Lives of the fellows

Samuel Whately Davidson

b.25 May 1896 d.30 August 1976
MB BS Durh(1920) MD(1923) MRCP(1923) FFR(1938) FRCP(1942) Hon FCRA(1957)

Samuel Whately Davidson’s father, Joshua, was a provision merchant and importer in Newcastle upon Tyne, and his mother, Lucy Clara Unsworth, was the daughter of a master clockmaker in the same area. Davidson was at school at Rutherford College in Newcastle. He lost his father when he was ten years old. His father had always hoped that his son would become a medical missionary, but his guardian pressed him into a career in pharmacy. Whately was not happy working in a pharmacy, and he finally prevailed upon his guardian to let him enter the local medical school.

As a student he served in the Royal Navy as a temporary surgeon probationer. After qualifying he intended to make a career as a physician, but in 1925 at the suggestion of his chief, William Hume (later Sir William), he became honorary assistant physician to the X-ray, massage and electrical department of the Royal Victoria Infirmary. He became head of the department in 1930 and held this post until his retirement in 1961.

His career as a radiologist was outstandingly successful. He established X-ray services in many hospitals in the north east of England, including that at the Newcastle General Hospital in 1929. From 1938 until 1966, when he was 70, he was consultant radiologist to the regional thoracic surgery unit at Shotley Bridge Hospital. He would arrive at the hospital at 6.30 a.m. complete his reporting, and return to the Royal Victoria Hospital by 9.00 a.m., to start a full day’s work. Between 1948 and 1951 a new department of radiology was planned and built at the RVI. It is still a superb department, and it is a lasting memorial to Whately Davidson’s vision and energy.

He served as an examiner in radiology to many universities and boards from 1937 to 1966. He held many important offices both locally and nationally, serving as president of the Faculty (now Royal College) of Radiologists, president of the section of radiology of the Royal Society of Medicine, president elect of the British Institute of Radiology, and as a member of the Standing Medical Advisory Committee of the Ministry of Health for six years. In 1968 he was elected a fellow of the British Medical Association.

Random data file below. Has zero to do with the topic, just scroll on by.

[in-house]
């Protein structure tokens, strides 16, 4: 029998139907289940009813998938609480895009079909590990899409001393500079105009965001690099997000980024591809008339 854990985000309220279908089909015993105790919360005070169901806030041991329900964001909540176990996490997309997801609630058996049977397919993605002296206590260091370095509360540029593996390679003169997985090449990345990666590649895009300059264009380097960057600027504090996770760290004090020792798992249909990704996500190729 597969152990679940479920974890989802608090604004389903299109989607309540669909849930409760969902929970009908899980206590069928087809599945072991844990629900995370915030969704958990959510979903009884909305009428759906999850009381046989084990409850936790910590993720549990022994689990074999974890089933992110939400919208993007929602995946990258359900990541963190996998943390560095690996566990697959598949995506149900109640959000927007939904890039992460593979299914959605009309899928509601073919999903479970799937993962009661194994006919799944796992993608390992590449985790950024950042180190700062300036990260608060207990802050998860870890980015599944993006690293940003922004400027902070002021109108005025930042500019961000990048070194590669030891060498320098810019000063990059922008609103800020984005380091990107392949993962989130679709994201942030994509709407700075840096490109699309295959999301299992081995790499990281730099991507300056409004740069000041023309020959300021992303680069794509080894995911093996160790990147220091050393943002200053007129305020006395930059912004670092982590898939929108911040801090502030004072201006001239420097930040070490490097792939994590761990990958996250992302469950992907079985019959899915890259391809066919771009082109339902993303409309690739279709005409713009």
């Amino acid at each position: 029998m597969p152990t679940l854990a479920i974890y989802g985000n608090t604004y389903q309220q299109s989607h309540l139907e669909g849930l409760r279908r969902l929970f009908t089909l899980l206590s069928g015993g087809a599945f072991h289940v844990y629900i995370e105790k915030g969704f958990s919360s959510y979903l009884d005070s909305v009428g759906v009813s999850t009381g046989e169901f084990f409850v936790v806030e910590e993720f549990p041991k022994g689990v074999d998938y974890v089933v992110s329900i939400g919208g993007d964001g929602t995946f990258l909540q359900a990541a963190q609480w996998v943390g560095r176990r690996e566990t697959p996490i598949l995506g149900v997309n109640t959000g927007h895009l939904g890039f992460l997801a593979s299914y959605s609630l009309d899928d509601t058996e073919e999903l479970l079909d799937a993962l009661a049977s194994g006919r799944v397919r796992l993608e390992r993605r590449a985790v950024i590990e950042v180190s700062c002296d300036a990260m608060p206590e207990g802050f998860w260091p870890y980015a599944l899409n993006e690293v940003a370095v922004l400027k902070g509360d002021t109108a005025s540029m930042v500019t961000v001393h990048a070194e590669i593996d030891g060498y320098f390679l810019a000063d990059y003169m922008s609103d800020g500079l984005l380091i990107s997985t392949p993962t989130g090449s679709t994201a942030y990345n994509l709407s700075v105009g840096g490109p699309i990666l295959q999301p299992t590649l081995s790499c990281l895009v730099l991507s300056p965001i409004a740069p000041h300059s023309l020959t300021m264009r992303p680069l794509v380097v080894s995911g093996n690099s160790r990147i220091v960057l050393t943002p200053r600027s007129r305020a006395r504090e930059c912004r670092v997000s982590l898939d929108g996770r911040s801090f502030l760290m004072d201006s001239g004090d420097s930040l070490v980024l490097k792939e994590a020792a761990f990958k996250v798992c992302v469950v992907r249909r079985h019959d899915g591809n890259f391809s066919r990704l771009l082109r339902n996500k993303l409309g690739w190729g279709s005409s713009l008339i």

Whately Davidson maintained his interest in the Navy, being mobilized in 1938 and released for duty in the EMS the following year. He was at one time a district commissioner of the Boy Scouts, and received the Medal of Merit of the Scout movement.

In his long career he had witnessed and played a material part in the emergence of diagnostic radiology as a specialty. After his official retirement he was almost continuously employed doing locums in the north east, and at the time of his death he was a locum consultant radiologist to the Queen Elizabeth Hospital, Gateshead. For over ten years after his sixty-fifth birthday he regularly gave tutorials (for which he would take no payment) to FFR (FRCR) candidates. For a long period he was a most successful chairman of the Regional Committee for registrars and senior registrars.

Whately had a most attractive personality and was beloved by a wide circle of people. He was always ready with a smile or a greeting for the patient lying on a stretcher in the corridor. He was a staunch Presbyterian, with a high sense of humour. Many will recall his twinkling blue eyes and his cheerful face surmounting a figure somewhat reminiscent of a Toby jug - often telling a joke against himself, sometimes at a piano playing the Blaydon Races, sometimes dressed in deerstalker, anorak and knickerbockers, energetically beagling.

In later years he was a frequent visitor to the consultant’s dining room at the RVI, and he made many new friends among the staff appointed after his retirement.

Whately Davidson married in 1936 Elizabeth Brenda Mason, the daughter of a wirerope manufacturer. There were two sons and a daughter of the marriage; the daughter married a son of William Gilchrist Patterson, FRCP.

CK Warwick
Sir Gordon Wolstenholme

[, 1976, 2, 705; Lancet, 1976, 2, 750]

(Volume VII, page 135)

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